“For it is better that ye should deny yourselves of these things, wherein ye will take up your cross, than that ye should be cast into hell.”
Each person’s cross is individual. Carrying “your cross” is not the same as carrying mine. Therefore, when you “deny yourself of these things” what you surrender and what you take up will be “your cross” and never mine.
It is odd how we are able to spot from a distance the weaknesses of others. We have highly acute sensitivities about others’ flaws. But we rarely appreciate the crosses they bear.
How hard a burden a man carries when he disciplines himself to rise daily, and work to sacrifice for his family, is not at all the same across the economic scale. Nor, for that matter, is the daily service carried on by mothers who have deprived themselves of other pursuits to raise sometimes ungrateful children.
But “hell” is where we are cast when we are pained by the regrets of having lived without discipline, having lived selfishly. (Mormon 9: 4-5.) We will stand “naked” before God. All of what we want hidden will be before us, revealed and exposed to view.
The “hell” of it all will be our regret, for we are our own tormentor. The torment of a disappointed mind will be like fire and brimstone to the regretful. (TPJS p. 357.)
Christ is advising us in a kindly way how to prevent that moment of fear, regret and torment. He is telling us how to escape it. These teachings are not a threat addressed at us, but a caution about the future moment when these teachings apply to us all.
It is as if the Lord wants us to know clearly beforehand what we are going to wish we had done instead. Now, in mortality, while we can still change how things will turn out, He is telling us how to accomplish that. In an understatement, He advises: “it is better to deny yourself” than it will be to indulge. You may find it a “cross” as you do, but if you deny yourself now it will let you escape “hell” in the future. It is kindly advice, without a threat. It is a warning about the road you have taken, and guidance on how you can avoid the collision that is coming.
Whatever the “cross” is you take up in your daily effort to live inside the bounds prescribed by the Lord, it will be worth it. By heeding His counsel, you will become someone better and avoid becoming devilish.
The temptations each of us face are unique to the individual. What is universal, however, is the limit placed upon temptations. They are never too great to resist. There is always an escape provided by the Lord. (1 Cor. 10: 13.) Nor are you given any commandment you cannot obey. (1 Nephi 3: 7.) However, that is not to say temptation is easily overcome. Weakness is our lot. (Ether 12: 27.)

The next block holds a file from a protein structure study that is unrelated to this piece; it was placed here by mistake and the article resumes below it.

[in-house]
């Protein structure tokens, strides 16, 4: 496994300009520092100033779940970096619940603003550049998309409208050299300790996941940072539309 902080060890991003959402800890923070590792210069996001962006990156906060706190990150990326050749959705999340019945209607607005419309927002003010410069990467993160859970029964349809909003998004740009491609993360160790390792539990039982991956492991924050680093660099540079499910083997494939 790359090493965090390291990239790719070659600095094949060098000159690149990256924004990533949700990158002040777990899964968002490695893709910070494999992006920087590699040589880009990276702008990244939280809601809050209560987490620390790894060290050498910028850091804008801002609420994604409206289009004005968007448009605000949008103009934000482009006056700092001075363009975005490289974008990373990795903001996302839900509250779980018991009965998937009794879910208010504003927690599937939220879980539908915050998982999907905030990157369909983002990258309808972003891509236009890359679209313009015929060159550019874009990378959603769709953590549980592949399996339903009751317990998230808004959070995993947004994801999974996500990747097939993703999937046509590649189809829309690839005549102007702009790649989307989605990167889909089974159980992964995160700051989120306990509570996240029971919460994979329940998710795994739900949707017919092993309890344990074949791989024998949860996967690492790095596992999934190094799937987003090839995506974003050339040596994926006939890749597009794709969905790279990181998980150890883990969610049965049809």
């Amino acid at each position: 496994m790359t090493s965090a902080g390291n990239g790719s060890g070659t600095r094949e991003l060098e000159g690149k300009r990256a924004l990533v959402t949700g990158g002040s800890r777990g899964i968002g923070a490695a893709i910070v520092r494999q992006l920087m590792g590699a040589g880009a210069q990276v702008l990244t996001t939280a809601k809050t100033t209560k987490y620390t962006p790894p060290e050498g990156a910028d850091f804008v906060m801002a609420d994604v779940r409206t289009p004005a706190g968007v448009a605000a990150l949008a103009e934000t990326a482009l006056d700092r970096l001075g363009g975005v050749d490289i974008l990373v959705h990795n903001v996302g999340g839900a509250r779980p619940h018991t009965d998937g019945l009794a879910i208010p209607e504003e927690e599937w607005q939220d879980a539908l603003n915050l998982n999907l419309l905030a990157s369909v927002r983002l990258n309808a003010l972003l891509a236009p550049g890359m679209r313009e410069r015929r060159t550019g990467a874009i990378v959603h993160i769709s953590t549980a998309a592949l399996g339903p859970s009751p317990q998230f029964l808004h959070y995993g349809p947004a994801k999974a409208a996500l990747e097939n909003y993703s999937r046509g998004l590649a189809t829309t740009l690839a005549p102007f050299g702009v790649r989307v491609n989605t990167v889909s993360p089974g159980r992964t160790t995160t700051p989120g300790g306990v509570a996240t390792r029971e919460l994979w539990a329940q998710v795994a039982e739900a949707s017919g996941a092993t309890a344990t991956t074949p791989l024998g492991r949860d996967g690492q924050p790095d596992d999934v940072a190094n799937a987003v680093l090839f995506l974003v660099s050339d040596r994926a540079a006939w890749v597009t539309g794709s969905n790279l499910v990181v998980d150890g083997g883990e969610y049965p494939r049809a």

What then are you to make of your cross? If you’ve tried to deny yourself and failed, does it mean you are hopeless? Is the persistent failure to lift the cross you have been called to bear proof that you are just unable to merit salvation? Does the relentless return to temptation mean you are lost? Are you necessarily doomed because you have not found the escape promised by Paul’s writing to the Corinthians?
Life is filled with cycles. When we battle and fail one day, then join the battle again, but fail again; then another, and another and another, what is the use? What do we make of such persistent failure, such continuing weakness? Is the lesson that we are lost? Or is it that we are weak? Weaker than we had ever imagined. Weaker than you could ever suppose man to be. (Moses 1: 10.) Is this evidence that you are doomed? Or is it merely a patient God proving to your utter satisfaction that you are indeed in need of saving grace to rescue you from where you find yourself? Is this the moment when, while filling your belly with husks along with the swine you’ve descended to accompany, you wake up? (Luke 15: 11-17.) If you will finally surrender your pride, come forward with a broken heart and real intent, returning to your Father, He will joyfully receive you still. (Luke 15: 18-24.) There is joy in heaven over you when you awaken.
Weakness is nothing, for all are weak. It is a gift, given to break your heart. Your broken heart will qualify you for His company. Whether a leper, an adulteress, a tax collector or a blind man, He can heal it all. But what He cannot do, and you must alone bring to Him, is that broken heart required for salvation.
William Ernest Henley wrote Invictus:
Out of the night that covers me,
Black as the Pit from pole to pole,
I thank whatever gods may be
For my unconquerable soul.
In the fell clutch of circumstance
I have not winced nor cried aloud.
Under the bludgeonings of chance
My head is bloody, but unbowed.
Beyond this place of wrath and tears
Looms but the Horror of the shade,
And yet the menace of the years
Finds, and shall find, me unafraid.
It matters not how strait the gate,
How charged with punishments the scroll.
I am the master of my fate:
I am the captain of my soul.
Orson F. Whitney penned the response in The Soul’s Captain:
Art thou in truth? Then what of him
Who bought thee with his blood?
Who plunged into devouring seas
And snatched thee from the flood?
Who bore for all our fallen race
What none but him could bear. –
The God who died that man might live,
And endless glory share?
Of what avail thy vaunted strength,
Apart from his vast might?
Pray that his Light may pierce the gloom,
That thou mayest see aright.
Men are as bubbles on the wave,
As leaves upon the tree.
Thou, captain of thy soul, forsooth
Who gave that place to thee?
Free will is thine — free agency
To wield for right or wrong;
But thou must answer unto him
To whom all souls belong.
Bend to the dust that head “unbowed,”
Small part of Life’s great whole!
And see in him, and him alone,
The Captain of thy soul.
We choose. We live with our choices. It is better to deny ourselves and take up our individual crosses.